What's curious about the buzz is that Reglan's black box warning is over a year old. According to an FDA press release dated February 26, 2009, the boxed warning and risk mitigation strategy for Reglan and metoclopramide-containing drugs was released in early 2009. There are no recent releases on the official FDA website pertaining to Reglan.
In its original release, the FDA suggested that published analyses determined that metoclopramide is the most common cause of drug-induced involuntary movement disorders.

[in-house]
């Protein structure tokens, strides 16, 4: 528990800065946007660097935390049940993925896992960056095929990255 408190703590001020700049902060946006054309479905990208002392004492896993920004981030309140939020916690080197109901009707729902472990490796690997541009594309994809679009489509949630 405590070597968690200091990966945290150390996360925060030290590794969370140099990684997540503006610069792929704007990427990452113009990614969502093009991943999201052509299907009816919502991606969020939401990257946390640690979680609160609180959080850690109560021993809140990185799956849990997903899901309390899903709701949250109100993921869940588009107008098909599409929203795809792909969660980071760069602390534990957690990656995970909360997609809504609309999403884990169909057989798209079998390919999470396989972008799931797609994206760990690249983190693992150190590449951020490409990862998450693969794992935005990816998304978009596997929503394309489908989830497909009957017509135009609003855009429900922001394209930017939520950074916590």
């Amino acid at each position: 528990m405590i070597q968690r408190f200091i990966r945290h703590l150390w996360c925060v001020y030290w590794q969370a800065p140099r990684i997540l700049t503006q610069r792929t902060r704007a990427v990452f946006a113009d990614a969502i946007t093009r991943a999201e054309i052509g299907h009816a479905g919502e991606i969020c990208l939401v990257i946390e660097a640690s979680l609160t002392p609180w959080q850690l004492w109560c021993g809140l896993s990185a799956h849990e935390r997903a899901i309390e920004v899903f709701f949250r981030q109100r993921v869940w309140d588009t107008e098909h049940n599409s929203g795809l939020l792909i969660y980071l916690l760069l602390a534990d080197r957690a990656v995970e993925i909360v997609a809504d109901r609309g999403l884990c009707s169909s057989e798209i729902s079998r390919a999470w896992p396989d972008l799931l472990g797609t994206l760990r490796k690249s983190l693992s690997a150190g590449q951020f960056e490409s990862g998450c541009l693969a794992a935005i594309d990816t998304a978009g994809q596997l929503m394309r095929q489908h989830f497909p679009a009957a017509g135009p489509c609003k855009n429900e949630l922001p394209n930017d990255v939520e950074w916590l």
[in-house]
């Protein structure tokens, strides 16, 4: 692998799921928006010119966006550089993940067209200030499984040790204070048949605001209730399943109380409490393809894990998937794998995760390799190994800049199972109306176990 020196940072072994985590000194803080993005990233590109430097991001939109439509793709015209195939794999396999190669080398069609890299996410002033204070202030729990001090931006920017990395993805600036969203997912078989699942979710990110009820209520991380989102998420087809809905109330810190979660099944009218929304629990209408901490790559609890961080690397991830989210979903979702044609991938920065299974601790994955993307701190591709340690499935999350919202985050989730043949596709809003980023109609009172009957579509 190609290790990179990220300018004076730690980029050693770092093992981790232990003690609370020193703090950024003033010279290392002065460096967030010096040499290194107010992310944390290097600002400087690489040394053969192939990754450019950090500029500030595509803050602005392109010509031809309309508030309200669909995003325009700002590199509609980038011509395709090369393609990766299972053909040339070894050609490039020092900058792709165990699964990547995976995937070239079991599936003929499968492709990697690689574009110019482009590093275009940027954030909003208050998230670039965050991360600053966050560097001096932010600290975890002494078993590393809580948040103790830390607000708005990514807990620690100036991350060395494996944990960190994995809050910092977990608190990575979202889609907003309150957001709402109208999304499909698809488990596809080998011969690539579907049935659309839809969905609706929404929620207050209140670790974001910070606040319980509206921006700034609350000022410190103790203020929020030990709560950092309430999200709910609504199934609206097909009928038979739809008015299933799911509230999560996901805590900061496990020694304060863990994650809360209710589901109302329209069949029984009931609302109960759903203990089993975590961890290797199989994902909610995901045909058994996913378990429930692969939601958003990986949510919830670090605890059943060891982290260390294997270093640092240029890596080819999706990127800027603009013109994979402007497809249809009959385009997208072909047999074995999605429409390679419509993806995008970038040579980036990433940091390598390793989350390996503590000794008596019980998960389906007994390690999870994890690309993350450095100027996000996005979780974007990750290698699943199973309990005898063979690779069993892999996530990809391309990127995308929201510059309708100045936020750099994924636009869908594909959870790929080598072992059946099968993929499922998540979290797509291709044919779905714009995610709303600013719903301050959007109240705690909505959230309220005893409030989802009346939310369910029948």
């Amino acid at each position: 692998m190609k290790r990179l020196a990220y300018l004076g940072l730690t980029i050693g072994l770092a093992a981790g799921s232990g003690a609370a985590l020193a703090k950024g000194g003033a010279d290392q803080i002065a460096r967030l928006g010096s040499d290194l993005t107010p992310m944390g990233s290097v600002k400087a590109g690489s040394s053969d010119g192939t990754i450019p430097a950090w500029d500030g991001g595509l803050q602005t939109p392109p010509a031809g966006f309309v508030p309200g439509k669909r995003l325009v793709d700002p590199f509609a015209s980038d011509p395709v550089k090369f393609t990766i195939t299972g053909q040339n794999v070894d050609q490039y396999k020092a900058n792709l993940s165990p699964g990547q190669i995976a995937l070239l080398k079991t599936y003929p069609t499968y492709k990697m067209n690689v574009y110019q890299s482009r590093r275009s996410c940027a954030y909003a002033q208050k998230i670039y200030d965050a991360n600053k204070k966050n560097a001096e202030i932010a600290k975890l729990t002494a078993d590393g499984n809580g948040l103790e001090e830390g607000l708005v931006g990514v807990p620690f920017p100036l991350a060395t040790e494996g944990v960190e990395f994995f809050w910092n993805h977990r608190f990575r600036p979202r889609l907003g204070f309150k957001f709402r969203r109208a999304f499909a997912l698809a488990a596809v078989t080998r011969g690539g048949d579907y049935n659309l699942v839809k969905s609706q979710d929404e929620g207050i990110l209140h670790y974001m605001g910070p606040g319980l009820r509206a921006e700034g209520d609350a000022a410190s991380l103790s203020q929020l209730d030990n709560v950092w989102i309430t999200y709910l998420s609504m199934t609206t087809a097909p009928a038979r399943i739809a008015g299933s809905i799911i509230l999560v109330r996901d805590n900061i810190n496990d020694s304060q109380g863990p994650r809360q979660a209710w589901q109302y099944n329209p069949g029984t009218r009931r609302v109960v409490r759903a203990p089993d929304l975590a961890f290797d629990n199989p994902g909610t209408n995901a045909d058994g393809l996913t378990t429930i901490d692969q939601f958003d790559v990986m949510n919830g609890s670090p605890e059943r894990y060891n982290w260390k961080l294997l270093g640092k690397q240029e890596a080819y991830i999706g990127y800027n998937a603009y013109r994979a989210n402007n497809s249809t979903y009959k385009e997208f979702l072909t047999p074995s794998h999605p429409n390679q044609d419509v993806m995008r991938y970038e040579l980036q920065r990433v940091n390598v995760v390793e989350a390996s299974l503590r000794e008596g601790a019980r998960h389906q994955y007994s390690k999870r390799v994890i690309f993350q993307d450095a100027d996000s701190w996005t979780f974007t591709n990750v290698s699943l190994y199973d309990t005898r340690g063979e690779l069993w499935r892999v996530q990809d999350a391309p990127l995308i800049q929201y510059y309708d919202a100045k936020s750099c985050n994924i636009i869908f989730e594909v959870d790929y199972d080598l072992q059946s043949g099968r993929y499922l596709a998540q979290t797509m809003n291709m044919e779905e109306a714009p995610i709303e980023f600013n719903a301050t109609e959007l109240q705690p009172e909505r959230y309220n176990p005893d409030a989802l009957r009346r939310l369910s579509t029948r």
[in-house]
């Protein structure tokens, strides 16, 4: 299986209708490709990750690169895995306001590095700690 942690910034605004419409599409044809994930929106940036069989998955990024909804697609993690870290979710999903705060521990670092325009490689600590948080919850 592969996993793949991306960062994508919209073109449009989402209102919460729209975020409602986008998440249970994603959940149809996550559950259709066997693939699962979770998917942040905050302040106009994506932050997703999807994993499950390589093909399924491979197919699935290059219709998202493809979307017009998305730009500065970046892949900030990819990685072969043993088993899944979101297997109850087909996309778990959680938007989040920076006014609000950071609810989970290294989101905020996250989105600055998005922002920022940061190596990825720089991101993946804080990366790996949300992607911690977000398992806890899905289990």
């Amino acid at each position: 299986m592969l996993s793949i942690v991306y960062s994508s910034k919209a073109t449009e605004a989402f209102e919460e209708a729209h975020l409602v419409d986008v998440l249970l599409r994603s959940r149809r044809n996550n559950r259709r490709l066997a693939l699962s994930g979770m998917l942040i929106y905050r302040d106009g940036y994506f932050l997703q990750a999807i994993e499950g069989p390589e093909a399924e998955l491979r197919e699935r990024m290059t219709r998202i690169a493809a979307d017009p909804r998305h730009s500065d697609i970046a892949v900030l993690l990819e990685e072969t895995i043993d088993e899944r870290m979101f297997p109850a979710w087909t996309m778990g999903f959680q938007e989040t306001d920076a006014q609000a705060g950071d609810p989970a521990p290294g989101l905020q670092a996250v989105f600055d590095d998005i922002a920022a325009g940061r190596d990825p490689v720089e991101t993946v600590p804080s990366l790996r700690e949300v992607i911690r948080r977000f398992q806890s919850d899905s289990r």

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Tardive dyskinesia is characterized by involuntary movement of facial muscles, the tongue, the eyes, fingers and other extremities. The risk for drug-induced tardive dyskinesia can begin at any age. In some cases the tardive dyskinesia stops when the patient stops taking the drug—but not always.
Metoclopramide (Reglan) was approved by the FDA for the treatment of gastroesophageal reflux disease or diabetic gastroparesis on a short-term basis only. The risk is heightened when Reglan therapy is maintained for longer than 12 weeks.